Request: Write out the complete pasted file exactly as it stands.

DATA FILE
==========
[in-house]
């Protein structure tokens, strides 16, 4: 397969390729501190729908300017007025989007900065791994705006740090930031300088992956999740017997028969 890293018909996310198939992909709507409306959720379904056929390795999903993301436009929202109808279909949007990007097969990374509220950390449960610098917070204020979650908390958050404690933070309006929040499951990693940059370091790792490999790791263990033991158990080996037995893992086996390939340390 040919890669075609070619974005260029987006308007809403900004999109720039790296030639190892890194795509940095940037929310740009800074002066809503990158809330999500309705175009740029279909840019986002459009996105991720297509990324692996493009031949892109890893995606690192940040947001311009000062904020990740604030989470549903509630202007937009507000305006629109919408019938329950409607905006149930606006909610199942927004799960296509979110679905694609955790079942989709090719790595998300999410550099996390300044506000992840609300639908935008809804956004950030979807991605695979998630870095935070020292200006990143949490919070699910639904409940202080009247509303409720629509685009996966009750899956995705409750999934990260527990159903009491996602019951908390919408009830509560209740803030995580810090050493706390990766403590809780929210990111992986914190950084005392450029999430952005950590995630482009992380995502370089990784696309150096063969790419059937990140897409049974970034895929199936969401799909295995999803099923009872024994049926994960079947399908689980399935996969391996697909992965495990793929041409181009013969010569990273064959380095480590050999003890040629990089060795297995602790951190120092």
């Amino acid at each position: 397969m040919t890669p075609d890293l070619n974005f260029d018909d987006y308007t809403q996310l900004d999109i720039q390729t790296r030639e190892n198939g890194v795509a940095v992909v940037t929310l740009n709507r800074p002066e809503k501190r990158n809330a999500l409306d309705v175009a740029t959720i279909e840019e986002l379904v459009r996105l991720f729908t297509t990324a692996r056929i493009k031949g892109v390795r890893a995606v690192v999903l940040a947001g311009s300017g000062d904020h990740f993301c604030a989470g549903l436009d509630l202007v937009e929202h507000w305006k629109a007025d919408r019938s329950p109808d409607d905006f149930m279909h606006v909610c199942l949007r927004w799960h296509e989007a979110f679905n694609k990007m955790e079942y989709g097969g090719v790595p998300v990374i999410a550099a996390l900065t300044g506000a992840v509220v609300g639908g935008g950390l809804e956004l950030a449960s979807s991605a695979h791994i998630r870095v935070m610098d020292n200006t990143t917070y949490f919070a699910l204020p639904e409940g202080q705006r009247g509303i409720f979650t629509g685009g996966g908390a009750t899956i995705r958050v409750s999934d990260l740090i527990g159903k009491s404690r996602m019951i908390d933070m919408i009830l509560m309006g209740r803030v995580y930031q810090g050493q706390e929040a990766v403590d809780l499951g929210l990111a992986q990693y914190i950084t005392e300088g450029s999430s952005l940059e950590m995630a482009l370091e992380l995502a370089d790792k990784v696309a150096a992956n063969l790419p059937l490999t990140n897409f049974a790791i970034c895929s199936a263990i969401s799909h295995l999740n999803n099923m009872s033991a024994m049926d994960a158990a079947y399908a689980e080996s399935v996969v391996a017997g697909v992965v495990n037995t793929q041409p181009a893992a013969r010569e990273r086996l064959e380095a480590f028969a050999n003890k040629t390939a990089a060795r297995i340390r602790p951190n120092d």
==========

[in-house]
């Protein structure tokens, strides 16, 4: 397969390729501190729908300017007025989007900065791994705006740090930031300088992956999740017997028969 890293018909996310198939992909709507409306959720379904056929390795999903993301436009929202109808279909949007990007097969990374509220950390449960610098917070204020979650908390958050404690933070309006929040499951990693940059370091790792490999790791263990033991158990080996037995893992086996390939340390 040919890669075609070619974005260029987006308007809403900004999109720039790296030639190892890194795509940095940037929310740009800074002066809503990158809330999500309705175009740029279909840019986002459009996105991720297509990324692996493009031949892109890893995606690192940040947001311009000062904020990740604030989470549903509630202007937009507000305006629109919408019938329950409607905006149930606006909610199942927004799960296509979110679905694609955790079942989709090719790595998300999410550099996390300044506000992840609300639908935008809804956004950030979807991605695979998630870095935070020292200006990143949490919070699910639904409940202080009247509303409720629509685009996966009750899956995705409750999934990260527990159903009491996602019951908390919408009830509560209740803030995580810090050493706390990766403590809780929210990111992986914190950084005392450029999430952005950590995630482009992380995502370089990784696309150096063969790419059937990140897409049974970034895929199936969401799909295995999803099923009872024994049926994960079947399908689980399935996969391996697909992965495990793929041409181009013969010569990273064959380095480590050999003890040629990089060795297995602790951190120092």
């Amino acid at each position: 397969m040919t890669p075609d890293l070619n974005f260029d018909d987006y308007t809403q996310l900004d999109i720039q390729t790296r030639e190892n198939g890194v795509a940095v992909v940037t929310l740009n709507r800074p002066e809503k501190r990158n809330a999500l409306d309705v175009a740029t959720i279909e840019e986002l379904v459009r996105l991720f729908t297509t990324a692996r056929i493009k031949g892109v390795r890893a995606v690192v999903l940040a947001g311009s300017g000062d904020h990740f993301c604030a989470g549903l436009d509630l202007v937009e929202h507000w305006k629109a007025d919408r019938s329950p109808d409607d905006f149930m279909h606006v909610c199942l949007r927004w799960h296509e989007a979110f679905n694609k990007m955790e079942y989709g097969g090719v790595p998300v990374i999410a550099a996390l900065t300044g506000a992840v509220v609300g639908g935008g950390l809804e956004l950030a449960s979807s991605a695979h791994i998630r870095v935070m610098d020292n200006t990143t917070y949490f919070a699910l204020p639904e409940g202080q705006r009247g509303i409720f979650t629509g685009g996966g908390a009750t899956i995705r958050v409750s999934d990260l740090i527990g159903k009491s404690r996602m019951i908390d933070m919408i009830l509560m309006g209740r803030v995580y930031q810090g050493q706390e929040a990766v403590d809780l499951g929210l990111a992986q990693y914190i950084t005392e300088g450029s999430s952005l940059e950590m995630a482009l370091e992380l995502a370089d790792k990784v696309a150096a992956n063969l790419p059937l490999t990140n897409f049974a790791i970034c895929s199936a263990i969401s799909h295995l999740n999803n099923m009872s033991a024994m049926d994960a158990a079947y399908a689980e080996s399935v996969v391996a017997g697909v992965v495990n037995t793929q041409p181009a893992a013969r010569e990273r086996l064959e380095a480590f028969a050999n003890k040629t390939a990089a060795r297995i340390r602790p951190n120092d």